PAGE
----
The 43-year-old “Missing” actress has fought back at the press for allegations that she has had surgery or gained weight for her noticeable plumper face shape. When the actress took it the The Daily Beast to candidly write about the misogynistic battle on all women, many fans and feminists were jumping in their seats for her strong, forceful voice.
The key concepts in her article:
The victimization of objectification:
“We are described and detailed, our faces and bodies analyzed and picked apart, our worth ascertained and ascribed based on the reduction of personhood to simple physical objectification. Our voices, our personhood, our potential, and our accomplishments are regularly minimized and muted.”
How Hollywood culture deals with beauty:
“However, the recent speculation and accusations in March feel different, and my colleagues and friends encouraged me to know what was being said. Consequently, I choose to address it because the conversation was pointedly nasty, gendered, and misogynistic and embodies what all girls and women in our culture, to a greater or lesser degree, endure every day, in ways both outrageous and subtle. The assault on our body image, the hypersexualization of girls and women and subsequent degradation of our sexuality as we walk through the decades, and the general incessant objectification is what this conversation allegedly about my face is really about.”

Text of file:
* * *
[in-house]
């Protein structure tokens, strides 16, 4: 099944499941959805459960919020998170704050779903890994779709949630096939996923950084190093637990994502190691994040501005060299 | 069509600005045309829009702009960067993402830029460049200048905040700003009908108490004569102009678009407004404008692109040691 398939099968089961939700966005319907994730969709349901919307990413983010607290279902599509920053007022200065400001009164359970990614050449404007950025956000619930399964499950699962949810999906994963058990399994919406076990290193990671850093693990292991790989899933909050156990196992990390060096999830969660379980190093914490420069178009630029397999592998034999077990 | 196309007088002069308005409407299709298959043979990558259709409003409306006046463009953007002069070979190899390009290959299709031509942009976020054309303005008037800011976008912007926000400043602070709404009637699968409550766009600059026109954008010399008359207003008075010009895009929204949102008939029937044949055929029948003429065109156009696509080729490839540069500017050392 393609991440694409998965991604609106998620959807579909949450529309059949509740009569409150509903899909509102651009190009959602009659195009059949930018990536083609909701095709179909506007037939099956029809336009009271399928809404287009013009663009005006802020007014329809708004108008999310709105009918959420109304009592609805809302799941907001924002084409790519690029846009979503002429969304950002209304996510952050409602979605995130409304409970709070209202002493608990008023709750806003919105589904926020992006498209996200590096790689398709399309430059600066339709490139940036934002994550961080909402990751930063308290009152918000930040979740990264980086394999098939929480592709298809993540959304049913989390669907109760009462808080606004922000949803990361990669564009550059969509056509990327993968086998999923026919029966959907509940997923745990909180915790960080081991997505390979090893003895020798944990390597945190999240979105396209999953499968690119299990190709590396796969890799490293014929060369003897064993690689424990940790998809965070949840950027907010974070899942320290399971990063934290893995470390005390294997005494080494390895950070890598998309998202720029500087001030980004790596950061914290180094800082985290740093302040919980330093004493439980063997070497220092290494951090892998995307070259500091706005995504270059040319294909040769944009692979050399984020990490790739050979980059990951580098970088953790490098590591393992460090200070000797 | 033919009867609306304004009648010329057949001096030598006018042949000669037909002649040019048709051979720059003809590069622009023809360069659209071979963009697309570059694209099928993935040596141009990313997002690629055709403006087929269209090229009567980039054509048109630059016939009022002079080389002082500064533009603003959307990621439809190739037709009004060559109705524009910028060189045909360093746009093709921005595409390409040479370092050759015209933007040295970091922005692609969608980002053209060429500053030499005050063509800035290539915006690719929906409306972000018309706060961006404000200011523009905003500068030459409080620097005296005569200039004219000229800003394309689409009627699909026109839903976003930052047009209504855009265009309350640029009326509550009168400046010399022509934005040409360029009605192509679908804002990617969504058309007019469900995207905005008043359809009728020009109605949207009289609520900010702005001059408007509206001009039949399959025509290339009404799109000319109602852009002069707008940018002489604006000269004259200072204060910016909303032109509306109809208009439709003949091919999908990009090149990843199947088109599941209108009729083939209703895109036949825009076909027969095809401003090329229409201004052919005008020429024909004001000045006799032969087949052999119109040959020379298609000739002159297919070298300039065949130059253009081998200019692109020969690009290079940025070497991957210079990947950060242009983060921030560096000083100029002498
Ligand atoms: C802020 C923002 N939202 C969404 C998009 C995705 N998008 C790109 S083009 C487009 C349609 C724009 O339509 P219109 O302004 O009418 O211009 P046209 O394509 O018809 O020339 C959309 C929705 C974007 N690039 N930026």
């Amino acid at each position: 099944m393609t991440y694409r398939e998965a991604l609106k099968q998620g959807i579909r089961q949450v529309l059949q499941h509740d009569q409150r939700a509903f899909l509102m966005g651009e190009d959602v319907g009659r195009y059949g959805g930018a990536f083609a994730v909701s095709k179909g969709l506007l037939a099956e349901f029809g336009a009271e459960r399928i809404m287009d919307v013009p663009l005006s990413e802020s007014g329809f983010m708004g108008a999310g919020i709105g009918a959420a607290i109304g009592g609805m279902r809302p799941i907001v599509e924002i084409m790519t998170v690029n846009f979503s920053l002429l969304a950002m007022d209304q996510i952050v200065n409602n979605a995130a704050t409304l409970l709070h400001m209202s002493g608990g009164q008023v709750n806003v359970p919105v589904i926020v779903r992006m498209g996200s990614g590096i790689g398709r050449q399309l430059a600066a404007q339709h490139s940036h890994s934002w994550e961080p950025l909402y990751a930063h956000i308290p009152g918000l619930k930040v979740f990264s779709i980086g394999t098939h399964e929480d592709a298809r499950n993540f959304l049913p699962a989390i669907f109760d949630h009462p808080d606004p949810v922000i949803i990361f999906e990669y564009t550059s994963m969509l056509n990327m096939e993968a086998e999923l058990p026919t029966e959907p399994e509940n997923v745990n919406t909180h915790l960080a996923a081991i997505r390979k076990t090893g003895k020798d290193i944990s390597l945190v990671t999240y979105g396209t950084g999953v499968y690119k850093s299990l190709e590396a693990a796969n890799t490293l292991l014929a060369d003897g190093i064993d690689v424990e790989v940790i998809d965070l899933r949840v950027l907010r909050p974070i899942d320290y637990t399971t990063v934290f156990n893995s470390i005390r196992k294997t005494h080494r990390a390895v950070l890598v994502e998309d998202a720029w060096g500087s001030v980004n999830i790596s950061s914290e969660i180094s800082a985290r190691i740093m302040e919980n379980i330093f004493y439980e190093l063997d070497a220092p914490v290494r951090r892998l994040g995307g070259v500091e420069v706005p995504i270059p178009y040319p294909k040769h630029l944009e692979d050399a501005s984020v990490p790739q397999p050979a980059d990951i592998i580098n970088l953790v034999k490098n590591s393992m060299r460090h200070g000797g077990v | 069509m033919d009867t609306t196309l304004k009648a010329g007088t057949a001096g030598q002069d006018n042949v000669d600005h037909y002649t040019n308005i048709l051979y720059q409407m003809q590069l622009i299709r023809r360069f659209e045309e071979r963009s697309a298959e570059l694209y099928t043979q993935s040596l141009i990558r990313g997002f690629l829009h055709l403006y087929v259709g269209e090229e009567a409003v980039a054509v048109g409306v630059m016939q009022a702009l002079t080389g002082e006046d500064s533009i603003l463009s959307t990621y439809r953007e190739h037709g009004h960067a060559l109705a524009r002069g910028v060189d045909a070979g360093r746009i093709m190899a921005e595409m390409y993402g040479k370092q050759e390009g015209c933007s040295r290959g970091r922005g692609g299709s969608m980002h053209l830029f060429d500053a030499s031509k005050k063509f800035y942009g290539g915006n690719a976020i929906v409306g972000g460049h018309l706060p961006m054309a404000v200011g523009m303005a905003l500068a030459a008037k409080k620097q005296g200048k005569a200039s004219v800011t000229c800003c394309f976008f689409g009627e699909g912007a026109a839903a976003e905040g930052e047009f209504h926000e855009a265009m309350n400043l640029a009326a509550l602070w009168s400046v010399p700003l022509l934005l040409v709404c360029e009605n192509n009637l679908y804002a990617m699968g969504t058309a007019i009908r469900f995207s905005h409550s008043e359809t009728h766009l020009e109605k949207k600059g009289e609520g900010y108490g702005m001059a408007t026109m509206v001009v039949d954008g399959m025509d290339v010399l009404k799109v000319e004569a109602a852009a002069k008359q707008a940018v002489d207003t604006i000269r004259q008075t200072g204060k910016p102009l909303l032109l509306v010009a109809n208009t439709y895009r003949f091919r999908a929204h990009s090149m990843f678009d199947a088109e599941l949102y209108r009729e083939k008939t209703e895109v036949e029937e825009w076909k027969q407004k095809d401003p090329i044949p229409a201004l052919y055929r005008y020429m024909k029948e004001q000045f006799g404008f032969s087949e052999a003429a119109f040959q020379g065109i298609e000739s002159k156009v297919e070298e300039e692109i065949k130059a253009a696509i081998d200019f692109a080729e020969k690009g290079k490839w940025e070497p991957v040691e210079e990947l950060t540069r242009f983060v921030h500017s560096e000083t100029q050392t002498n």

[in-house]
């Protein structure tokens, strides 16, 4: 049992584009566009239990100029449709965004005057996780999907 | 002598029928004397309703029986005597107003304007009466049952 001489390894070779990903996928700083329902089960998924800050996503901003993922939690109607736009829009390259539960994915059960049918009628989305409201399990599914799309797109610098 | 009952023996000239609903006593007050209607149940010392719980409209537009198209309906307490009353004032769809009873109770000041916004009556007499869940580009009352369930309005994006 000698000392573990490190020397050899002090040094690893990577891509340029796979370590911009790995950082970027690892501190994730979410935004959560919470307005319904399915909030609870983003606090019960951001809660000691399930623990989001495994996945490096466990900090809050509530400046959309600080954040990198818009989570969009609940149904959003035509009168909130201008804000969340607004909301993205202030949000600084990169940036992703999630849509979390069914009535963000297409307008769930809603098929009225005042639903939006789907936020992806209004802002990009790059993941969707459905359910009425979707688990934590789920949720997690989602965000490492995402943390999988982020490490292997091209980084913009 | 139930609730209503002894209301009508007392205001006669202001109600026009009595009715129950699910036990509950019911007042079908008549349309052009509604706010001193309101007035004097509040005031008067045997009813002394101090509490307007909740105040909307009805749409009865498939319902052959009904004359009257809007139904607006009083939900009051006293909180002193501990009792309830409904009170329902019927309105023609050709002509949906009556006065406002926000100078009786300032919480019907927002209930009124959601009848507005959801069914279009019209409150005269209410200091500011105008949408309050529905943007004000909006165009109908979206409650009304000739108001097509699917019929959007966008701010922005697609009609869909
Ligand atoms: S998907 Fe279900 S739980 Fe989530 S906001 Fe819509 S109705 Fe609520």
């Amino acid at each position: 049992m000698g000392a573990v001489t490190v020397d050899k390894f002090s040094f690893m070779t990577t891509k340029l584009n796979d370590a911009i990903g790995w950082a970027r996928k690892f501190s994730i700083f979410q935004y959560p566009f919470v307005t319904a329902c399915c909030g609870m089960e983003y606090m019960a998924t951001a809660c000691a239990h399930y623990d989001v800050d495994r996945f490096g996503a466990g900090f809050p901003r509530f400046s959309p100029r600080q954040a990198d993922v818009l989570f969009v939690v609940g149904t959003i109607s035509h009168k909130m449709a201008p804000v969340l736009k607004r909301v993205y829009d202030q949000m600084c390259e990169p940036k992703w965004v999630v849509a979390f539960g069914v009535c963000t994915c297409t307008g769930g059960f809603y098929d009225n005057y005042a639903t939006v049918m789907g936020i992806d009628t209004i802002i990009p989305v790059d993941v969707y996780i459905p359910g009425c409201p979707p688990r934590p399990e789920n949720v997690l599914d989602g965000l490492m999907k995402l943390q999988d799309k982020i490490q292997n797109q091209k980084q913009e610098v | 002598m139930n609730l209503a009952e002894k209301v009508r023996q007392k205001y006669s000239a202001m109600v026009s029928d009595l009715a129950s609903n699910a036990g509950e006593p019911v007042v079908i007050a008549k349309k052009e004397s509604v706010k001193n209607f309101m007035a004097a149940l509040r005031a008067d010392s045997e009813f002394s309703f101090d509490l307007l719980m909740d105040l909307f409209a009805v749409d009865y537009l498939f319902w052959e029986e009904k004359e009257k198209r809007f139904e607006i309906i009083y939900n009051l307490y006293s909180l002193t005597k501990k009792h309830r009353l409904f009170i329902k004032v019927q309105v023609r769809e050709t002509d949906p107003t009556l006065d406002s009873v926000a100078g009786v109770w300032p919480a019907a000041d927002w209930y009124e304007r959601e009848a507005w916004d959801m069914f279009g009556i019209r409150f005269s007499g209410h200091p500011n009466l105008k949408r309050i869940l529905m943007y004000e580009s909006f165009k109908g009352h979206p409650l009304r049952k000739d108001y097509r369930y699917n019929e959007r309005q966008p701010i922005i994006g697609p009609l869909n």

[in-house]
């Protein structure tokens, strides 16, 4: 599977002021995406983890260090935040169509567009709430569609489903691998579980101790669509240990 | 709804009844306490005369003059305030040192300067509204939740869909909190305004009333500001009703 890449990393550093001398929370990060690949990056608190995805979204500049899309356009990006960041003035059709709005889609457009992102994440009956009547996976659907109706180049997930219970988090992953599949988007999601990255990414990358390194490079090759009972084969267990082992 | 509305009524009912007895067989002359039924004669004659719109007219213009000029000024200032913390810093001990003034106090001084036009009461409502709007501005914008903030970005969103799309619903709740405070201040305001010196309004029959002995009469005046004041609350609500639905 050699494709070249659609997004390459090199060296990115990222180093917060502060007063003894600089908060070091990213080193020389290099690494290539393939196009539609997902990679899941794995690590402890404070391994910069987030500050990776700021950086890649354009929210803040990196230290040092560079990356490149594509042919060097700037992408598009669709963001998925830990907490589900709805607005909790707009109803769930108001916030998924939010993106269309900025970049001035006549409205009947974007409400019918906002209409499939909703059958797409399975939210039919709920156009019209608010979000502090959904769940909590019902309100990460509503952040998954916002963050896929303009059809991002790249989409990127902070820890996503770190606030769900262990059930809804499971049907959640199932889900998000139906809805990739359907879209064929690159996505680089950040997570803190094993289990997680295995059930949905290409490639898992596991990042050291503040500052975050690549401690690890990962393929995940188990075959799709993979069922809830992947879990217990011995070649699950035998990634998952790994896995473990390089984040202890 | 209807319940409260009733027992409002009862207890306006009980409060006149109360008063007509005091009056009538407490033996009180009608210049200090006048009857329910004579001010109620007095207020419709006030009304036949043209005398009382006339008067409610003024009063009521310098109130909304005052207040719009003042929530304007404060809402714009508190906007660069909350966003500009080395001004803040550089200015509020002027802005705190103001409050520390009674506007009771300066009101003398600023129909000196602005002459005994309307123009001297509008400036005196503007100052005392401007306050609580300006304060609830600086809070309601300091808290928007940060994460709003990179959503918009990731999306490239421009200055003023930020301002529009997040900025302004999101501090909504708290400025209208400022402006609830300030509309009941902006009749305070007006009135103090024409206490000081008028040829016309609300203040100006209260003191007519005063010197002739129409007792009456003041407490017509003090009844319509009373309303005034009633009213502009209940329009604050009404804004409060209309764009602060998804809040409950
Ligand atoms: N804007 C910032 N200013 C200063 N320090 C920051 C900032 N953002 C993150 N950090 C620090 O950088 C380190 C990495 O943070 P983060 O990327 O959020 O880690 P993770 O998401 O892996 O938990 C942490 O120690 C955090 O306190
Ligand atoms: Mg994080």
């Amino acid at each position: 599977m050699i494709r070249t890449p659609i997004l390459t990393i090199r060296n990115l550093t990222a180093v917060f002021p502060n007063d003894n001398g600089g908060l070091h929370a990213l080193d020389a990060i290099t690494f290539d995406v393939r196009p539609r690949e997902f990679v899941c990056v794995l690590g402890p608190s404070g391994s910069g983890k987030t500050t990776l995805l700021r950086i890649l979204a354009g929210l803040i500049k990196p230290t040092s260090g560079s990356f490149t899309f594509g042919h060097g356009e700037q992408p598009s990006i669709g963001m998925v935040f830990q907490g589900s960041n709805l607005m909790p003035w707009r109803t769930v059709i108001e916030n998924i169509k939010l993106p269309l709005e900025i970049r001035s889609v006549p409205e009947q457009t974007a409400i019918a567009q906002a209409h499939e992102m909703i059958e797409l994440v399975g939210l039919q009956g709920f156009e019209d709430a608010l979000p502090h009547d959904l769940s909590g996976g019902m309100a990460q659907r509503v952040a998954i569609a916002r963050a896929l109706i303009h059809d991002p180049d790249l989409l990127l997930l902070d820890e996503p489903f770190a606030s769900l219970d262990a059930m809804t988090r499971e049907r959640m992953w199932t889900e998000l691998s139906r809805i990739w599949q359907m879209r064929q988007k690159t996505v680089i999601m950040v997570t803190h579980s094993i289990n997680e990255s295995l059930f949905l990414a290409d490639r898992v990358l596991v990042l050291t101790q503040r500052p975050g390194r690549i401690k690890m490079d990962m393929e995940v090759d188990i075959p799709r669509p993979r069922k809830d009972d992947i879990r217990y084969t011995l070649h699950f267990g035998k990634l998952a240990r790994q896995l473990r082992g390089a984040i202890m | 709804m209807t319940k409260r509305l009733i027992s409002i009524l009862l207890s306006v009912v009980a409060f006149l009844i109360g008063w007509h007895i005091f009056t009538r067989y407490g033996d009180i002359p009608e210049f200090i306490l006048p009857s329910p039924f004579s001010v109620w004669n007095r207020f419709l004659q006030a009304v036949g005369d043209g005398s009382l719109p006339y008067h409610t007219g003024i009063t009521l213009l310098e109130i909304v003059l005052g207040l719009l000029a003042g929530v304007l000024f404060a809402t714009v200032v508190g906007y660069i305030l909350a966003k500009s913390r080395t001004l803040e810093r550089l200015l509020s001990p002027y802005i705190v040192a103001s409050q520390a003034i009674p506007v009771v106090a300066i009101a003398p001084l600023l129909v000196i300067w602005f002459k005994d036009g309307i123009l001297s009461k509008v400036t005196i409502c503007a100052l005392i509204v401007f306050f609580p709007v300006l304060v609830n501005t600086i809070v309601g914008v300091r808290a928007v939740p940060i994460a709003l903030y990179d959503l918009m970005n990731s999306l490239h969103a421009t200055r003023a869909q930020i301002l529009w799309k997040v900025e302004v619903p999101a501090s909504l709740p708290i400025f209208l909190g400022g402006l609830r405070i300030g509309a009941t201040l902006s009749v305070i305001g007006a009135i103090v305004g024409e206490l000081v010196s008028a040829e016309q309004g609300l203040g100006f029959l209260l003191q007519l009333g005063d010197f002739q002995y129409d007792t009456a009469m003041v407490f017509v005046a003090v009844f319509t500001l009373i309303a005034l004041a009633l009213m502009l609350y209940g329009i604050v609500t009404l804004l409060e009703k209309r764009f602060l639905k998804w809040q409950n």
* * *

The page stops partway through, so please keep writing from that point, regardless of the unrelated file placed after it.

The actress continues to write that she has undergone an increase of medicine which resulted in her ‘puffy face’. She claims that her appearance is – of course! – aged and disillusioned from images of younger self because she has had no surgeries on her face to embrace gracefully aging.
Judd has begun a healthier dialogue on the portrayal of women’s bodies throughout media. The Daily Beast took it upon themselves to invite readers to tell them their ‘Puffy Face’ moments.
One reader writes in the comment section: “Our current social and media culture thrives first on the exploitation of beauty and then the tearing down of women for their appearance. I can honestly say I haven’t bought a “women’s magazine” since I was 25, and I am now 50 years old. Yes, I am still observed and judged for my beauty/non-beauty/aging beauty by men and women alike.”
“But in my experience, women have become the worst perpetrators of this hateful culture of criticism designed to derail other women in favor of themselves for whatever psycho need they have to be the one wearing the imaginery[sic] tiara.”
Do you agree with Judd on her appearance? What are your own puffy face moments?